advertisement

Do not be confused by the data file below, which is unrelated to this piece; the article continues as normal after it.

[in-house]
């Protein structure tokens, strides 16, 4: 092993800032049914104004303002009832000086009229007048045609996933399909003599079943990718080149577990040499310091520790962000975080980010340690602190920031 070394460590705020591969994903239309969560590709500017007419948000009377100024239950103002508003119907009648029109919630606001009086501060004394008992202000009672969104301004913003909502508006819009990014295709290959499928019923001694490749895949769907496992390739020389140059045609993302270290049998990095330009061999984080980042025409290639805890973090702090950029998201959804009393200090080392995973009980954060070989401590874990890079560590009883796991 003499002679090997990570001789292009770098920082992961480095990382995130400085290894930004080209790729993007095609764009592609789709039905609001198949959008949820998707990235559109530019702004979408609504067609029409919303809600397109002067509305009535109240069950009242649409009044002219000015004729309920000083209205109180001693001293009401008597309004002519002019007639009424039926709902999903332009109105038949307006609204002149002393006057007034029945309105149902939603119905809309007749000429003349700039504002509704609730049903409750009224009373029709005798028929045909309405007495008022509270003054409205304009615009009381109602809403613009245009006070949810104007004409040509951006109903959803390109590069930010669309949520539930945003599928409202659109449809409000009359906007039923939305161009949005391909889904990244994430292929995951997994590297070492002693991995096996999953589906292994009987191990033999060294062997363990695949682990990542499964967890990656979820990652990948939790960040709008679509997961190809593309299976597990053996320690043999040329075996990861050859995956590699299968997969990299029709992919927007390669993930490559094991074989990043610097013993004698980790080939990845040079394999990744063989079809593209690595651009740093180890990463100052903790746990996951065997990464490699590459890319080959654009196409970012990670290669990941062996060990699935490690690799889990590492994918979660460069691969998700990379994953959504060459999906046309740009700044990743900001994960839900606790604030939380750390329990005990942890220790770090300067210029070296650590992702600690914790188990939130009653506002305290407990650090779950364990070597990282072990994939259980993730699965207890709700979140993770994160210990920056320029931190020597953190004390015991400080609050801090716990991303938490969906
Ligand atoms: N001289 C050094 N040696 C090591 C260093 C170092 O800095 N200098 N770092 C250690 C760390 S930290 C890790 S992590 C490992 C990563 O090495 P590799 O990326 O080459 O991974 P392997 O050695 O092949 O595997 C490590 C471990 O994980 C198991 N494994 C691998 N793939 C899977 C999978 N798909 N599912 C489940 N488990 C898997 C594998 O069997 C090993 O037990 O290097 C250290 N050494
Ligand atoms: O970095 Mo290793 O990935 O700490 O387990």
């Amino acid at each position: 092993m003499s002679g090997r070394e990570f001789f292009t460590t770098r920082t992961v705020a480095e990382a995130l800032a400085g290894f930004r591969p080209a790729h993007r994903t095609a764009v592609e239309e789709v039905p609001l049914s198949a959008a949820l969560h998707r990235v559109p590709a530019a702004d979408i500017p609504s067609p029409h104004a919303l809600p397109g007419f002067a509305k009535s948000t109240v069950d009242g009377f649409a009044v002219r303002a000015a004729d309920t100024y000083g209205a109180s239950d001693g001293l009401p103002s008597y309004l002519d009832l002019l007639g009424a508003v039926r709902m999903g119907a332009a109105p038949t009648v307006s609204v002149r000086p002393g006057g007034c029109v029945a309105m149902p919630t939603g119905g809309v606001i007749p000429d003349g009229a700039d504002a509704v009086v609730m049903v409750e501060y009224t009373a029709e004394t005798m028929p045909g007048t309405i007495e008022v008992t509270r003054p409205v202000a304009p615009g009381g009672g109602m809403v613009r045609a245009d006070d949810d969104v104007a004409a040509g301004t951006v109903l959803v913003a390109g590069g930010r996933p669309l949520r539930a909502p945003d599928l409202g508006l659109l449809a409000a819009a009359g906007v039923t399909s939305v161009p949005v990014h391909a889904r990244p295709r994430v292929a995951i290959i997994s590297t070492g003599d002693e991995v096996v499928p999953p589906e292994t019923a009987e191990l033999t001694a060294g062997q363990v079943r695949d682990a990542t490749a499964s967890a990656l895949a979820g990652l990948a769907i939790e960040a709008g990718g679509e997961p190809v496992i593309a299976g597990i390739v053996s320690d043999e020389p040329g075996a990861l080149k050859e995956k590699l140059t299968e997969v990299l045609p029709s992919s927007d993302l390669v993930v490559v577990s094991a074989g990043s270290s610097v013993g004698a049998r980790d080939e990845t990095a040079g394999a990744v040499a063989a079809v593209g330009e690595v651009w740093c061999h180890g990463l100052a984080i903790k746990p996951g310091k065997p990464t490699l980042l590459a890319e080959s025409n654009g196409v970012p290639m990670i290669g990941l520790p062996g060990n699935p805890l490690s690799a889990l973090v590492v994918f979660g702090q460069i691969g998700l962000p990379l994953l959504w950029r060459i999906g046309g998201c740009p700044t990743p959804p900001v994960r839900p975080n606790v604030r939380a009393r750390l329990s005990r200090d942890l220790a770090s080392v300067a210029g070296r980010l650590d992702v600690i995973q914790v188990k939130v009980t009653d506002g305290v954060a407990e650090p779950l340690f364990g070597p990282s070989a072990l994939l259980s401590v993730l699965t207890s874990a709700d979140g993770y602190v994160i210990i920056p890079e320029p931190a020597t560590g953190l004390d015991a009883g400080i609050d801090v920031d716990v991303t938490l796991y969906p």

Utility Maximization Steps MPP 801 Fall, 2007 The MRS and the Cobb-Douglas Consider a two-good world, x and y. Our consumer, Skippy, wishes to maximize utility, denoted U (x, y). Her problem is then to Maximize: U = U (x, y) subject to the constraint B = p x x + py y Unless there is a Corner Solution, the solution will occur where the highest indiļ¬erence curve is tangent to the budget constraint. Equivalent to that is the statement: The Marginal Rate of Substitution equals the price ratio, or px M RS = py This rule, combined with the budget constraint, give us a two-step procedure for finding the solution to the utility maximization problem. First, in order to solve the problem, we need more information about the M RS. As it turns out, every utility function has its own M RS, which can easily be found using calculus. However, if we restrict ourselves to some of the more common utility functions, we can adopt some short-cuts to arrive at the M RS without calculus. For example, if the utility function is U = xy then y x This is a special case of the "Cobb-Douglas" utility function, which has the form: M RS = U = xa y b where a and b are two constants. In this case the marginal rate of substitution for the Cobb-Douglas utility function is ³a´ ³y ´ M RS = b x regardless of the values of a and b. Solving the utility max problem Consider our earlier example of "Skippy" where U = xy y = x M RS Suppose Skippy’s budget information is as follows: B = 100, px = 1, py = 1. Her budget constraint is B = px x + py y 100 = x + y 1 Step 1 Set MRS equal to price ratio px py 1 = 1 = x M RS = y x y this relationship must hold at the utility maximizing point. Step 2 Substitute step 1 into budget constraint Since y = x, the budget constraint becomes 100 = x + y = x+x = 2x Solving for x yields x= 100 = 50 2 Therefore y = 50 and u = (50)(50) = 2500 Change the price of x Now suppose the price of x falls to 0.5 or 1/2. Re-do steps 1 and 2, M RS = y x = y = px py 0.5 1 = 1 2 1 x 2 Substitute this new relationship into the budget constraint 100 = x + y 1 100 = x + x 2 100 = 1.5x 100 = 66.7 x = 1.5 y = 33.3 General Solution to Cobb-Douglas Utility Using the general form of the Cobb-Douglas U = xa y b where M RS = ay bx and the budget constraint in the form B = p x x + py y 2 where the price ratio is px /py , the first rule of utility maximization yields M RS = ay bx = y = px py px py b px x a py Substituting into the budget constraint yields B B B x∗ = px x + py µ ¶ b px x a py b = px x + px x a ¡ a+b ¢ = px x a ³ ´B a = a+b p x (see footnote for algebra) Similarly, we can find y by the same method, which gives us µ ¶ b B ∗ y = a + b py The solutions for x and y are called the consumer’s DEMAND FUNCTIONS. Note that in our first example where U = xy, the values of a and b are a = b = 1 substituting into x∗ and y ∗ we get ³ ´B 1 x∗ = 1+1 p x B ∗ x = 2px and y∗ = B 2py Use the values of px , py , and B to test to see if these equations give you the solutions in example One. If we substitute the answers back into the utility function, we get µ ¶µ ¶ B B U = xy = 2px 2py 2 B U = 4px py This gives you the utility number directly from the budget and prices. If you re-arrange this expression to get B by itself, you get p B = 4px py U You can use this equation to calculate the amount of budget is needed if you know prices AND the desired utility number (Helpful for CV and EV) 0 The trick used here is as follows: x+ b x a a b x+ x a a a b + x a a a+b x a = = = 3